For 27 years, Clarksburg-based American Vending served West Virginia University fans at all athletic events. Consistently winning the lucrative WVU concessions contract was the cornerstone for American Vending and its owner, Martin Shaffer.
Recently, American Vending lost the contract through a bidding process with Sedexho Marriott. Shaffer has since taken issue with the university in its evaluation.
In a press release submitted to the Exponent and Telegram, Shaffer said, "information released by West Virginia University concerning its awarding of a new concessions contract for athletic events was misleading.
"It appears that WVU officials are reading the same playbook they had in 1986 when American Vending had to take them to court to correct an injustice in the evaluation process."
Like in 1986, Shaffer contends the evaluation process pitting his company and Sedexho against each other was slanted against American Vending. WVU counters, saying Sedexho simply offered the better proposal.
American Vending's five-year contract with WVU expired on June 30. The agreement included a three-year renewal clause, but WVU chose to open the contract for a bidding process.
"We had evaluated the situation, and we determined the university's interests were best served if we went with the competitive process," said Tim Bostonia, assistant director for business development at WVU.
Shaffer contends the problems began months before that decision, when WVU hired a consultant group from Denver -- the Bonham Group -- to review concessions operations. According to Shaffer, WVU assistant athletic director for finance and administration, Russ Sharpe, provided the Bonham Group with "false information," leading to an unfavorable evaluation from Bonham.
Shaffer also was upset that his company was not made aware it was under review.
The reason for that is simple, WVU maintains. Bonham was hired exclusively to evaluate the soft drink rights portion of the concessions operation, not to review American Vending.
"No. 1, we wanted to be careful about what might be in the (pouring) contract that might overlap with the concessions contract and they (Bonham) had experience with that," Sharpe said.
Sharpe also denied giving Bonham false information. Regardless, Sharpe said Bonham's findings did not factor into Sedexho winning the concessions contract.
"The Bonham report has nothing to do with American Vending, and it has nothing to do with the university's decision to bid the concessions contract, " Sharpe said.
Concerning the evaluation process, Shaffer took issue with the makeup of the committee and some of its findings. Shaffer described evaluation committee members C.G. Mancini, Earl Ebert and Sharpre as "three accountants getting together for a meeting."
Mancini is WVU's assistant dean for business and economics and Ebert serves as senior financial analyst of the WVU budget office.
"Sharpe has no real experience with concessions," Shaffer said. "No one with real experience was on the evaluation committee."
Bostonia and Sharpe each defended the qualifications of committee members.
The committee judged the Sedexho and American Vending proposals by three criteria -- service, financial considerations and fiscal resources, strength and references. Sedexho received a higher rating in each category.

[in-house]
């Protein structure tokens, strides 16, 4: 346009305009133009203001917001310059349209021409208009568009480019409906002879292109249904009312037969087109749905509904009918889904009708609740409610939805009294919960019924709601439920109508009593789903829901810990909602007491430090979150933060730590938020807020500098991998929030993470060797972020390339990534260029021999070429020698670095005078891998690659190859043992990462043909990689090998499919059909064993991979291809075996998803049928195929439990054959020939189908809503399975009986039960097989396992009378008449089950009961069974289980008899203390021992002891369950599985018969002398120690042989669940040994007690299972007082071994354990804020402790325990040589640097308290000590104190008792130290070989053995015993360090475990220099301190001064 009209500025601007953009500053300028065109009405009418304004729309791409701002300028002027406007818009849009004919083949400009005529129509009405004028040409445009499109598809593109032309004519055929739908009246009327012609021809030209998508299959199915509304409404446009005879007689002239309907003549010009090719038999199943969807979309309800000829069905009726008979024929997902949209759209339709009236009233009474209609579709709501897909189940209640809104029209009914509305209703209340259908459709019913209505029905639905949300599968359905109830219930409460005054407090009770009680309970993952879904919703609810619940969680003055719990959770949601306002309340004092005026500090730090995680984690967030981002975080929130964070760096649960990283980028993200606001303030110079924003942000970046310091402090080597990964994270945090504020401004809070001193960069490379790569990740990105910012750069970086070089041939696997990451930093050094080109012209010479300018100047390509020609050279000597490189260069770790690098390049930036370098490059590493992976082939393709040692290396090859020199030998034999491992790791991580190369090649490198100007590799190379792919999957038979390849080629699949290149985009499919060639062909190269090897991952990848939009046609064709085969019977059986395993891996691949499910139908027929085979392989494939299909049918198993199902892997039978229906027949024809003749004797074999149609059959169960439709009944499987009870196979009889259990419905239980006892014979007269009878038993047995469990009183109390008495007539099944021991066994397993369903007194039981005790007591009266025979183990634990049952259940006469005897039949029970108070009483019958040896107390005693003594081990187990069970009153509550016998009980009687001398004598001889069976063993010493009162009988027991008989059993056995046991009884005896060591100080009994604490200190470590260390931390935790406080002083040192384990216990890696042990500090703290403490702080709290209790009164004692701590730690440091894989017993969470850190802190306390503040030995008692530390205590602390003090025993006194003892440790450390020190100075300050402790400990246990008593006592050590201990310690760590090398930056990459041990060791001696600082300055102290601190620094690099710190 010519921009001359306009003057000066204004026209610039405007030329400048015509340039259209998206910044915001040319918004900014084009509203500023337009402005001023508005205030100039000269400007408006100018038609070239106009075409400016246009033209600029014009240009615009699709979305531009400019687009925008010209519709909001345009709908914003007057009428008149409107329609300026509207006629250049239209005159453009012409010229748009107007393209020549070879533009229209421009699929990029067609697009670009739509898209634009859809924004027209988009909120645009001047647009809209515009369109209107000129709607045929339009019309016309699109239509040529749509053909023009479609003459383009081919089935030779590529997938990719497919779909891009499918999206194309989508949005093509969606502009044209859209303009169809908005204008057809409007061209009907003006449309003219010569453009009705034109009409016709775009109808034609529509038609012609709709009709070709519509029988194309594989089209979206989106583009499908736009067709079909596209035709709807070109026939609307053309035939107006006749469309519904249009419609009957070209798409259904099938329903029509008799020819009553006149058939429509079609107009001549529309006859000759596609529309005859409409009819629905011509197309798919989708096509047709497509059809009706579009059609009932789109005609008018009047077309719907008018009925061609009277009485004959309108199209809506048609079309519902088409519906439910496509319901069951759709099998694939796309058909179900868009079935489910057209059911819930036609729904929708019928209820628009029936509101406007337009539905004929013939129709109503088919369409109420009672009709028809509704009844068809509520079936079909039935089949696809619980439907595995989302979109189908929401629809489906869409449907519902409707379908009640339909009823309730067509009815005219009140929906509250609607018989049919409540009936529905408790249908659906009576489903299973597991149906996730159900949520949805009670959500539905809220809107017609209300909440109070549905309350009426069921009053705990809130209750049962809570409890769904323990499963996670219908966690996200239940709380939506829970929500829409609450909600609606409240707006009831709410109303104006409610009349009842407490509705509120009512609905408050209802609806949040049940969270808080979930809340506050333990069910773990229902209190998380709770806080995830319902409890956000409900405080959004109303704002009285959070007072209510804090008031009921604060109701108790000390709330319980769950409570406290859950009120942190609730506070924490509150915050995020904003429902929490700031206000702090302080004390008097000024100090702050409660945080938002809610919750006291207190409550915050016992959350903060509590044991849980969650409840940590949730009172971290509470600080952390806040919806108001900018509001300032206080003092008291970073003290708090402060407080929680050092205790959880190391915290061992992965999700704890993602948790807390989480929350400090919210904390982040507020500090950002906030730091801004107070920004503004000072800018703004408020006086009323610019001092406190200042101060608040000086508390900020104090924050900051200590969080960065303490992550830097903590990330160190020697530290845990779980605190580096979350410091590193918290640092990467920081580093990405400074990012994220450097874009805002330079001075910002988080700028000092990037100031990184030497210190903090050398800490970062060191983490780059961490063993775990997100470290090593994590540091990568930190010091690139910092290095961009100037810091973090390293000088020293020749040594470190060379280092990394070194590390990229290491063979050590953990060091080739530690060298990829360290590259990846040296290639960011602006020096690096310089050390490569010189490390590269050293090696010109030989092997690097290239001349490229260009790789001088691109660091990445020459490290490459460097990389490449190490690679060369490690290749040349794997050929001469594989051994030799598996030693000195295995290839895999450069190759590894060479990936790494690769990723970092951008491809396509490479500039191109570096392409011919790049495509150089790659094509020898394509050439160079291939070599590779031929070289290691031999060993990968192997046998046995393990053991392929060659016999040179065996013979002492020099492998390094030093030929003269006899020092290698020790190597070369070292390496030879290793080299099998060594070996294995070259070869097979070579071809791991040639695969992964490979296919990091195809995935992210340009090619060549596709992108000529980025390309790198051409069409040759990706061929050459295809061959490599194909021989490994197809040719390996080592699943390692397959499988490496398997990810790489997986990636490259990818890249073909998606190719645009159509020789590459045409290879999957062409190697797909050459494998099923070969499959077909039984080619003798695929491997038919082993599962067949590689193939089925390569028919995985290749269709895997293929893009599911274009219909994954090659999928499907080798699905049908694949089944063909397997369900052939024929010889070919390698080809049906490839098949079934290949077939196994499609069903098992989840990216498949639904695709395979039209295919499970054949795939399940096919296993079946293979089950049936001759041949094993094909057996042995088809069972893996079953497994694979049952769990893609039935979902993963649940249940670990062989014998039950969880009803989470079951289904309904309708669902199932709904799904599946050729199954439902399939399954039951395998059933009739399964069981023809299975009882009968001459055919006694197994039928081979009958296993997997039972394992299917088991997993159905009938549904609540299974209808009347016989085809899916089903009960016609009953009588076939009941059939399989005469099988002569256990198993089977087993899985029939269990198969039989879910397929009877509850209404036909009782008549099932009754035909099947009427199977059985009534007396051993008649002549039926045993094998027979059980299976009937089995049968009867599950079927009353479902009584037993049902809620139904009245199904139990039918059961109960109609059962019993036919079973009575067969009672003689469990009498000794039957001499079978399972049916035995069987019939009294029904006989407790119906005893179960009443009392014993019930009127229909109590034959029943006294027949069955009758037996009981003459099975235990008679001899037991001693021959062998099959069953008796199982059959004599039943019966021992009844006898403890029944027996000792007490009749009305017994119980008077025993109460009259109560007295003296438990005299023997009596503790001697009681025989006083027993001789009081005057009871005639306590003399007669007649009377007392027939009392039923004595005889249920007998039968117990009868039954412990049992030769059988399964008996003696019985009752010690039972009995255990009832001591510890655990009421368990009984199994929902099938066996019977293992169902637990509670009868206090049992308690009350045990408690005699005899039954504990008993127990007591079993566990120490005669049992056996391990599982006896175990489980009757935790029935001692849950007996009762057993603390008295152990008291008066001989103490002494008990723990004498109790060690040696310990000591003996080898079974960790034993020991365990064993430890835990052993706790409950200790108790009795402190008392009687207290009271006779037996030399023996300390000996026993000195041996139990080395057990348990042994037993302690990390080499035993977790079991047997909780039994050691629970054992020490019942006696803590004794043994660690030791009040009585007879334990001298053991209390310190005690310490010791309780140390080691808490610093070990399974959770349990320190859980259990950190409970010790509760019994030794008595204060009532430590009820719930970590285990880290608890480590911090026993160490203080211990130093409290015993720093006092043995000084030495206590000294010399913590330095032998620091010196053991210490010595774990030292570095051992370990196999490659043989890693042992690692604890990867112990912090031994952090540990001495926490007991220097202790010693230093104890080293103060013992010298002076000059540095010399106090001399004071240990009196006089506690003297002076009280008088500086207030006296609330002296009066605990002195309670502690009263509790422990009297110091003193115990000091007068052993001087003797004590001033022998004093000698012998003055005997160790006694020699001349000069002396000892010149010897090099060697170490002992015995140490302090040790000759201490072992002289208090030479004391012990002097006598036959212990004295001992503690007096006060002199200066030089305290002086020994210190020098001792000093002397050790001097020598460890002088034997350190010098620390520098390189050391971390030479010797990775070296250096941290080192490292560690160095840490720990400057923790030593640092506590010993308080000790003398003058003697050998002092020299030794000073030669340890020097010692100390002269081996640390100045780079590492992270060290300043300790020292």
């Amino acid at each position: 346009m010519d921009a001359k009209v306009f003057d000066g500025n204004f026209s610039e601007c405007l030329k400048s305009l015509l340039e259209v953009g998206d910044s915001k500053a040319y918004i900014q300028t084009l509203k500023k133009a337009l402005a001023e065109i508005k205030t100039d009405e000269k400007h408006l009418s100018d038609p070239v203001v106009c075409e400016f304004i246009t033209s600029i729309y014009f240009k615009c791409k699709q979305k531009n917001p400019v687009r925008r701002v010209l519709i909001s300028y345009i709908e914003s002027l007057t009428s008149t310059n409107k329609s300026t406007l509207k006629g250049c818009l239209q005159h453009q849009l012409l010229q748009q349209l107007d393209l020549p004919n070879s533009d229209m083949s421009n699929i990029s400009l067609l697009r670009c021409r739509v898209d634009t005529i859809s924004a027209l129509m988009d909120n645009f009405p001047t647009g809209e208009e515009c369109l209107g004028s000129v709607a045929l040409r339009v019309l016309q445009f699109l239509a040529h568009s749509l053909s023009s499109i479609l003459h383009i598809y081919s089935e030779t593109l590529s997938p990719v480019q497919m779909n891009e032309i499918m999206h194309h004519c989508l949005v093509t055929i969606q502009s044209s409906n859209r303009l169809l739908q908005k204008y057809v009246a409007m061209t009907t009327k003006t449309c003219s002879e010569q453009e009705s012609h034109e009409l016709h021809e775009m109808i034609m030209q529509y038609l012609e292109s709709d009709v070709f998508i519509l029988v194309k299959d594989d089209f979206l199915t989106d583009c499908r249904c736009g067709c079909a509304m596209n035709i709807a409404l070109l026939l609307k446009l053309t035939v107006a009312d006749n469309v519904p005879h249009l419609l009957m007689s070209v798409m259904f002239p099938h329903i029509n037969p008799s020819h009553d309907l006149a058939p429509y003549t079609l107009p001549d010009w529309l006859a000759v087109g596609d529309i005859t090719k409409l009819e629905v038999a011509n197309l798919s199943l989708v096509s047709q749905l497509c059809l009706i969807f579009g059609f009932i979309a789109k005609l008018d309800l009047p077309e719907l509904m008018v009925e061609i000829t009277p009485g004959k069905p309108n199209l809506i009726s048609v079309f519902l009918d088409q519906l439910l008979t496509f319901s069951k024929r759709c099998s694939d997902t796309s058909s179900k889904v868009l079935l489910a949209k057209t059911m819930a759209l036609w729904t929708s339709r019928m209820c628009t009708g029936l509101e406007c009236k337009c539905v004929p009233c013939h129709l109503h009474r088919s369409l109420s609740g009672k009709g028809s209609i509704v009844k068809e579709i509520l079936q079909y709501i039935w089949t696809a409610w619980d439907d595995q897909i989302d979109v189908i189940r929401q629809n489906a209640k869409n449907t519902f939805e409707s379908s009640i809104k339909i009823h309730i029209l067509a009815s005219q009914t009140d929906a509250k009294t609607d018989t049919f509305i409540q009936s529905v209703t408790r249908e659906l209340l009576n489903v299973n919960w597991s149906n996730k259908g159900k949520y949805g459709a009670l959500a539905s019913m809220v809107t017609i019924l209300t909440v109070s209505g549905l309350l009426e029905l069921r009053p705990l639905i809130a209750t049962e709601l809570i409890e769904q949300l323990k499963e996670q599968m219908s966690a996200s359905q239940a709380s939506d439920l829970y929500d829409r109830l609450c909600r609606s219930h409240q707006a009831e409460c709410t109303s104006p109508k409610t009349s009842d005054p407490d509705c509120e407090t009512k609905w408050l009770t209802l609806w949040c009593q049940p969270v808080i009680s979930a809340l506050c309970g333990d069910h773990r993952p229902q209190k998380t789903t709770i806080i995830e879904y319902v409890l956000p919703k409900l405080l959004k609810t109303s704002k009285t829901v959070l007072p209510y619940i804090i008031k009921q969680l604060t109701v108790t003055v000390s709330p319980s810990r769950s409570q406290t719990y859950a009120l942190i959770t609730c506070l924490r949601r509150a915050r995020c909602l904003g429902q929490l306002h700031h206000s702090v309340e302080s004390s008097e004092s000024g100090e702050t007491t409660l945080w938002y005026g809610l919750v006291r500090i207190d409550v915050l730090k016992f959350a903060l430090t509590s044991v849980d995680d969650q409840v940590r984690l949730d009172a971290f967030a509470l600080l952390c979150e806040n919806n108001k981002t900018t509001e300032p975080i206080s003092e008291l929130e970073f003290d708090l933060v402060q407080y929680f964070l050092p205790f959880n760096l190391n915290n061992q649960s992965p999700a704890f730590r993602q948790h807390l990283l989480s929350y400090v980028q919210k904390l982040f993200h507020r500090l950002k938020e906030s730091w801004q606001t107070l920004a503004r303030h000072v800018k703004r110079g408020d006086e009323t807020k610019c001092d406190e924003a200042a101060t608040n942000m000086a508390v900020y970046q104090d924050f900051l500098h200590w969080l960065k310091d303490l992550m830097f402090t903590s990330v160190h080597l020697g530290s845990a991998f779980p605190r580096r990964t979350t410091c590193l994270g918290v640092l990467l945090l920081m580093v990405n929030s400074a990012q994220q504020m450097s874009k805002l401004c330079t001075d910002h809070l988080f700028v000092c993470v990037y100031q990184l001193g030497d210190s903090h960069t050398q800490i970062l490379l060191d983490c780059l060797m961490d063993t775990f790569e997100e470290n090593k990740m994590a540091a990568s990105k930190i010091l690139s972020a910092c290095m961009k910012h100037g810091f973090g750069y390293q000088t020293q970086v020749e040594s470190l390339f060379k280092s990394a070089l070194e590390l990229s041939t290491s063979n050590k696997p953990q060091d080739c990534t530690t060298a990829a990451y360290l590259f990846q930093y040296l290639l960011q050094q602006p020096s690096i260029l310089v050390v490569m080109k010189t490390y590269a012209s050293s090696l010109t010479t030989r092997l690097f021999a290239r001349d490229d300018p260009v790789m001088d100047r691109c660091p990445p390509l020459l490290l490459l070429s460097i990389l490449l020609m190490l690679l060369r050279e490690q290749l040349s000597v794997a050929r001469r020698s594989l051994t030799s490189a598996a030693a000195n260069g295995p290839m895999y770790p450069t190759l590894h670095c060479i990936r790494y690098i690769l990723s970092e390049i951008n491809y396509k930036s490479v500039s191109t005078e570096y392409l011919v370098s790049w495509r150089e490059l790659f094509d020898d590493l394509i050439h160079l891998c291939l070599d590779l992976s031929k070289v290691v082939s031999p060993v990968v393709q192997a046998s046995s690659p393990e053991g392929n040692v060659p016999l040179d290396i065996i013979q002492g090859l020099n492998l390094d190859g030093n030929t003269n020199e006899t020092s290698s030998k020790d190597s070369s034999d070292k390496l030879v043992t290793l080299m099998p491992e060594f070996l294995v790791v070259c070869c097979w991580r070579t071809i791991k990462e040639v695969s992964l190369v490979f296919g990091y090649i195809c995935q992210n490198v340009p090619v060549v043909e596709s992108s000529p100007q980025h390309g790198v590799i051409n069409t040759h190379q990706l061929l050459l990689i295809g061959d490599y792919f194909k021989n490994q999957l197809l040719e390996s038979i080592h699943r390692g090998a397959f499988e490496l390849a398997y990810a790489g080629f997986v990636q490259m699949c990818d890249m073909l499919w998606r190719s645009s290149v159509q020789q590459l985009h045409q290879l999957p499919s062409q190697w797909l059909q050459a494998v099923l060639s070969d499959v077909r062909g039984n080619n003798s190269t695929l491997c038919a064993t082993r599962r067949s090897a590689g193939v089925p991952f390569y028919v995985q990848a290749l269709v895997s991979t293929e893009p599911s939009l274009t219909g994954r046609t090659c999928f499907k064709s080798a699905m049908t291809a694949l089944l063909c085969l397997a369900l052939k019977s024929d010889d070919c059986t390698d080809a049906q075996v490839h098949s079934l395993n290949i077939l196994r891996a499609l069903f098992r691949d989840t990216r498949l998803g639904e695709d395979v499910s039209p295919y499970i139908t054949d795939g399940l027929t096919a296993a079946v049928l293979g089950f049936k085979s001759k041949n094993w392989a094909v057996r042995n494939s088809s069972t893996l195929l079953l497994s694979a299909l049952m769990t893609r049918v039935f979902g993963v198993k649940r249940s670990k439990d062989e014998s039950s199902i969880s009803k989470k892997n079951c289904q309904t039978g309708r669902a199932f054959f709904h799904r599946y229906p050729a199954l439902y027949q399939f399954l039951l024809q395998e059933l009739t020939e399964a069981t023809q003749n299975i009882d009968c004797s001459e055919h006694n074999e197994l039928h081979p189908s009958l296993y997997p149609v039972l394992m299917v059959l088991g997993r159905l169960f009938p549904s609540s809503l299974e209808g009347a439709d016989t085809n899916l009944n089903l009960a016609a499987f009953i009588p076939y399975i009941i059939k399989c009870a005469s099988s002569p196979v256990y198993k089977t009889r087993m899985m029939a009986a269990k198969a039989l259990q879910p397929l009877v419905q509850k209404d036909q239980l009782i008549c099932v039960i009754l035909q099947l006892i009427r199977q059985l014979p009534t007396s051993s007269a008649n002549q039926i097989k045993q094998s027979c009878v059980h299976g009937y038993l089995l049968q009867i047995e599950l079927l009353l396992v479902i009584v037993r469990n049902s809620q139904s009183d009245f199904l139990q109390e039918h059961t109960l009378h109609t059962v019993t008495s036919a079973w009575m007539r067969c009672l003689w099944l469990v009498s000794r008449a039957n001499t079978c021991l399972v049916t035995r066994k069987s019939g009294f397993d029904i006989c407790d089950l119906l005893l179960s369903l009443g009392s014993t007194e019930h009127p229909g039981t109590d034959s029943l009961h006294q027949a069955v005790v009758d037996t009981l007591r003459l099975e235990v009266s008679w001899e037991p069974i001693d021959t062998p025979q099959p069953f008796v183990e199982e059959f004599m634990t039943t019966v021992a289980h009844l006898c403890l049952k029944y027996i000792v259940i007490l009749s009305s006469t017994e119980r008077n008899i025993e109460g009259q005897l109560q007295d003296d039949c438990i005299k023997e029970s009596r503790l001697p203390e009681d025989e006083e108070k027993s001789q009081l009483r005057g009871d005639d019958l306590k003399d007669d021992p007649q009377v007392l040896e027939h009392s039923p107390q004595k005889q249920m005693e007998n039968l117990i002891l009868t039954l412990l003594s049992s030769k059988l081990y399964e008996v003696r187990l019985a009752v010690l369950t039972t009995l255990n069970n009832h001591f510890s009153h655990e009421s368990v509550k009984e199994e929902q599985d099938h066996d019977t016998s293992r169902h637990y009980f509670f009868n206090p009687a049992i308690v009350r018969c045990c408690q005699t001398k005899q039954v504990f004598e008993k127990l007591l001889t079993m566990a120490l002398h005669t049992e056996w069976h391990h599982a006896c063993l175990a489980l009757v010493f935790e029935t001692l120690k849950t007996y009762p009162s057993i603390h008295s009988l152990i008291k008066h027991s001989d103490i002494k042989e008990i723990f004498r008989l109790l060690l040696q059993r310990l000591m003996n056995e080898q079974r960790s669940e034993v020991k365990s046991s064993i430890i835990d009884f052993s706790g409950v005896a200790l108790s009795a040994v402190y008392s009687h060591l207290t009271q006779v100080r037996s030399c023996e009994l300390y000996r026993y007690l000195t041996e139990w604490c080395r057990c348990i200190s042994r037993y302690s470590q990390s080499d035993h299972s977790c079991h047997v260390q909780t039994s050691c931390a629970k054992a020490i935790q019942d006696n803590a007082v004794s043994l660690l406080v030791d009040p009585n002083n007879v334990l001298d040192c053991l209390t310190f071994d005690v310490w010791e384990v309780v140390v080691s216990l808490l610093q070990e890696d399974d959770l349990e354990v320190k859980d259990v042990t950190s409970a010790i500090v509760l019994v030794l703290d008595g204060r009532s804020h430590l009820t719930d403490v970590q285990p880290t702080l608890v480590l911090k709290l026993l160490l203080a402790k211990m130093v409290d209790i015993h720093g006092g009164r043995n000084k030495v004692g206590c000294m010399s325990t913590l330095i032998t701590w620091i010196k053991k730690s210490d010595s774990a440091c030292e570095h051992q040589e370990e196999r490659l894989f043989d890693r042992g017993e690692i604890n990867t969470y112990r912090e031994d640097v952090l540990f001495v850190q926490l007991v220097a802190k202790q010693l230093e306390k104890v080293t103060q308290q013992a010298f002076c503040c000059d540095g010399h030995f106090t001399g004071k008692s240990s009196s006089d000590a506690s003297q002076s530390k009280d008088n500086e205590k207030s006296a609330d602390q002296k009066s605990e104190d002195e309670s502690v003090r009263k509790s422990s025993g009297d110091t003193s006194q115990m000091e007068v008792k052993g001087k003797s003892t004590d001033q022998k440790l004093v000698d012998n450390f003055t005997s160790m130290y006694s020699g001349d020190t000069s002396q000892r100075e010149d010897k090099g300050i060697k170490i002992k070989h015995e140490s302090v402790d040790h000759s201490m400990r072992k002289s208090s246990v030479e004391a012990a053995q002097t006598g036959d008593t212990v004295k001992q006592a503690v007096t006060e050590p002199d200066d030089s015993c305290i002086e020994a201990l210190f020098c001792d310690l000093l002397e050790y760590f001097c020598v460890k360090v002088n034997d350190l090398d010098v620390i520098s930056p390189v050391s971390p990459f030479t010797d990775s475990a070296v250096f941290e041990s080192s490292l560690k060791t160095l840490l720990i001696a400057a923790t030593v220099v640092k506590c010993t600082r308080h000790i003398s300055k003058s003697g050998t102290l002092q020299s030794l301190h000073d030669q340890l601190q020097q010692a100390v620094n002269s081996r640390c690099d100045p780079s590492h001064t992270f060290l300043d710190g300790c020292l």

Under financial considerations, Sedexho included a $3,150,000 guarantee to the university for the duration of the five-year contract. American Vending's guarantee was $1,496,250.
It is that guarantee, Shaffer says, that led WVU to leverage the evaluation process against American Vending. He adds that Sedexho's guarantee only will be met with higher costs to the customers.
Following is a price comparison of both companies proposed menus -- Large Coke: $4 Sedexho, $3 AV; hot dogs: $2.50 Sedexho, $2 AV; pretzels: $3 Sedexho, $2 AV; frozen lemonade: $4 Sedexho, $3 AV. In addition, American Vending serves a five-quart souvenir bucket of popcorn for $4. Shaffer said Sedexho would sell popcorn in a four-quart paper bag for $4.
Bostonia says the contract with Sedexho is not final and that the university reserves the right to approve all pricing.
"We take that very seriously," Bostonia said. "Price increases are still subject to negotiations. We don't expect a significant impact."
Shaffer also said his company was slighted in the category of experience, where Sedexho again won. He claims that 27 years at WVU clearly should have carried enough weight to win.
"That's really insulting," Shaffer said.
WVU cited Sedexho's extensive vending experience with other major universities such as Texas, Florida State and Ohio State.
Still, "I can see where he might have a question there," Sharpe said.
For the immediate future, Shaffer said he's uncertain if he'll appeal the process in court as he did in 1986. Losing his biggest contract, however, does mean he'll have to lay off employees and sell equipment, including some to Sedexho.
WVU officials say they value their relationship with American Vending and welcome it to bid for the contract again when the five-year deal expires.
"We had a good, clean process, and I'm confident American Vending was treated fairly," Sharpe said.
Sports editor Anthony Hanshew can be reached at 626-1444 or by e-mail at email@example.com